Online Claim Checker
If you need to make a personal injury claim, the last thing you want to do is run out of time.
Suffering an injury in an unexpected accident is inconvenient, to say the least, and we understand that claiming might not be the first thing on your mind.
However, strict timeframes are associated with claiming as there is generally a three-year limitation date on personal injury claims in Australia.
Missing the deadline could mean that your claim is statute barred and you may lose your right to compensation.
Countless Australians every day lose out on hundreds of thousands of dollars in compensation for not acting promptly.
So what are the time limits?
In most cases, claims for injuries suffered in no-fault accidents should be made within three years of the date of the injury.
But this timeframe isn’t set in stone.
There are many ways a lawyer can grant you more time.
Due to the many jurisdictions In Australia and difference in legislation from state to state it’ would be near impossible to list these ways on our website.
But for example, serious personal injuries can merit an extension and claims such as dust diseases don’t have a limitation.
For this reason, even if you believe you have missed the deadline, we might still be able to help.
Exceptions to the three-year time limit for injury claims
Claims for compensation should be made as soon as practically possible within the standard limitation period.
If you have missed the deadline because it was not practically possible for you to take action beforehand there are a number of exceptions to the three year rule.
For example, you may not have realised the severity of your injury or realised you were injured at all due to a delay in the onset of your symptoms.
If this is the case you should qualify to lodge your claim outside the deadline but evidence will be required to prove your case.
If your claim is then rejected on the grounds of a delay, it will then be up to a court to decide whether or not an extension will be granted based on the evidence provided.
Defending parties such as insurance companies are known to defend themselves robustly and courtrooms can be intimidating places.
For this reason, it’s important that you have an experienced personal injury lawyer by your side, with experience in cases like yours.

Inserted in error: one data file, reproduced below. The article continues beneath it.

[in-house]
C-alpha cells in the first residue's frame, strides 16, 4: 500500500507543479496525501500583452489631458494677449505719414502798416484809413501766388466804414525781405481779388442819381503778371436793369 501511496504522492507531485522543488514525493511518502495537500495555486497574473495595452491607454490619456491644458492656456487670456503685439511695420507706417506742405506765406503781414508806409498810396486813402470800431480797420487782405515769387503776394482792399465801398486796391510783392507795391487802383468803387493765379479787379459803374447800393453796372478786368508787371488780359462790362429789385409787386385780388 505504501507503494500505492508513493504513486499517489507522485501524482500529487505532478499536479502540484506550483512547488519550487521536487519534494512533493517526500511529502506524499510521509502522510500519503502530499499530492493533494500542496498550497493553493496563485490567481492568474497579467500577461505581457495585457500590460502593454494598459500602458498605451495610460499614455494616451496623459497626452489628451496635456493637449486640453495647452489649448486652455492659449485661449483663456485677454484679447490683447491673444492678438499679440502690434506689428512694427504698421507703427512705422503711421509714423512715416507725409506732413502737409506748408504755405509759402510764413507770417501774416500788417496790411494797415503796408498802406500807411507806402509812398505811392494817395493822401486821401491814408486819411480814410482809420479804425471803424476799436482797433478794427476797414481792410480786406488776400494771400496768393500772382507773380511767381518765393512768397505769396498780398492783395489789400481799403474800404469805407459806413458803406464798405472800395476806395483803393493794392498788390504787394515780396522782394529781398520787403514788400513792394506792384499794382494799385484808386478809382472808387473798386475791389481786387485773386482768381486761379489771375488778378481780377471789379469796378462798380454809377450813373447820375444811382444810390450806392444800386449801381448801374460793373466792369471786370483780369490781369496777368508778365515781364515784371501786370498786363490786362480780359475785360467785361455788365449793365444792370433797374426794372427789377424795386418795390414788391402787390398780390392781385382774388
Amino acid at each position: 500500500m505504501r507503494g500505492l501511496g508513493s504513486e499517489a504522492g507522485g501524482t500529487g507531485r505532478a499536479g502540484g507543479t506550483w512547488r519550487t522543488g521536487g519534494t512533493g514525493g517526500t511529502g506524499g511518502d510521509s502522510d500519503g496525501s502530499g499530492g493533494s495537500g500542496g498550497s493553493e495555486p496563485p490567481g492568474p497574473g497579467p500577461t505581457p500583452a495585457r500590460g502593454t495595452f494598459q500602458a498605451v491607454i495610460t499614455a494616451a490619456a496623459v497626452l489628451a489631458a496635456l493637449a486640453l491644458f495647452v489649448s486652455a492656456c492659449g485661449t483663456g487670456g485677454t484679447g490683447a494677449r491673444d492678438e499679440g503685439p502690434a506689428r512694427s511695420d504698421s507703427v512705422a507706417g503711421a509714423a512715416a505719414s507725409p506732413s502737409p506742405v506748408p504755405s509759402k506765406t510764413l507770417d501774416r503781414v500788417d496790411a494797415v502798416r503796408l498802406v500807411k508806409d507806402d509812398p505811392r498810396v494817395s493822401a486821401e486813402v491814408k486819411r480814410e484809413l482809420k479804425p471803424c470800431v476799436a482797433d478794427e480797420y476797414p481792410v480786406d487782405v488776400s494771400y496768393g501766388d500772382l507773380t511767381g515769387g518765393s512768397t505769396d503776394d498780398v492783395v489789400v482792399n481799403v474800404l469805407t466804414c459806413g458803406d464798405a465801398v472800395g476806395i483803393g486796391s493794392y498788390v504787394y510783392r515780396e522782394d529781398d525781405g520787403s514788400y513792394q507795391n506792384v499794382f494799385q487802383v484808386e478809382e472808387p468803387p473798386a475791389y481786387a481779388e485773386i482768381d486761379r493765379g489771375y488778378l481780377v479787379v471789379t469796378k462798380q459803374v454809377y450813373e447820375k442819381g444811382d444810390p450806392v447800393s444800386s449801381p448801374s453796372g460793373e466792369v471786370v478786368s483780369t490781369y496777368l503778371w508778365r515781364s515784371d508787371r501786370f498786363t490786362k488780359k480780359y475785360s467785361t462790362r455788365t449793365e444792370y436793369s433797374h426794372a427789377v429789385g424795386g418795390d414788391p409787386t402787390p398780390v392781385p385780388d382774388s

Why it is so important to act promptly
Before any formal legal proceedings can commence there a few routine obligations that should be carried out by your lawyer.
These include but are not limited to:
- Arranging for you to attend an independent medical examination
Speaking to and gathering statements from witnesses
Assessing other evidence, such as photographic or video evidence
Obtaining an expert testimony
These are pretty run of the mill tasks that are associated with almost any type personal injury claim and can take anything from a few days, or sometimes weeks, to carry out.
For this reason, it’s important to give yourself and your lawyer enough time to complete these tasks before the three-year limitation period ends.
Leaving it too close to the deadline can make it very difficult to assess and lodge your claim in time.
What type of personal injury claims have a deadline?
Below is a list of some of the most common types of claims which have a time limit associated with them.
Motor vehicle accident compensation
Work injury compensation
Many of the people we speak to who have suffered a workplace accident ask us, how long after an injury at work can I claim?
Medical negligence compensation
Public liability compensation
Serious injury and TPD compensation
To learn more about the personal injury claim time limit try our online cheker here or call us free on 1800 106 107.
Claims which don’t have a 3 year limitation period?
Dust deseases, asbestos and melonoma.
If you think you are coming close to the three-year mark we strongly recommended that you contact us as soon as possible to discuss your matter with one of our lawyers.
A parent or guardian can claim on a child’s behalf if they are under the age of 18, they also have until the age of 21 to claim themselves if they wish.
For example, a minor who suffered injuries in a motor vehicle accident at the age of 12 can either wait until they turn 18 and recover the money themselves or a parent or guardian can do this do this on behalf of the minor before they turn 18.
In medical negligence cases involving children, a notice of claim must be served within 6 years of the day when the parent or guardian discovered the injury.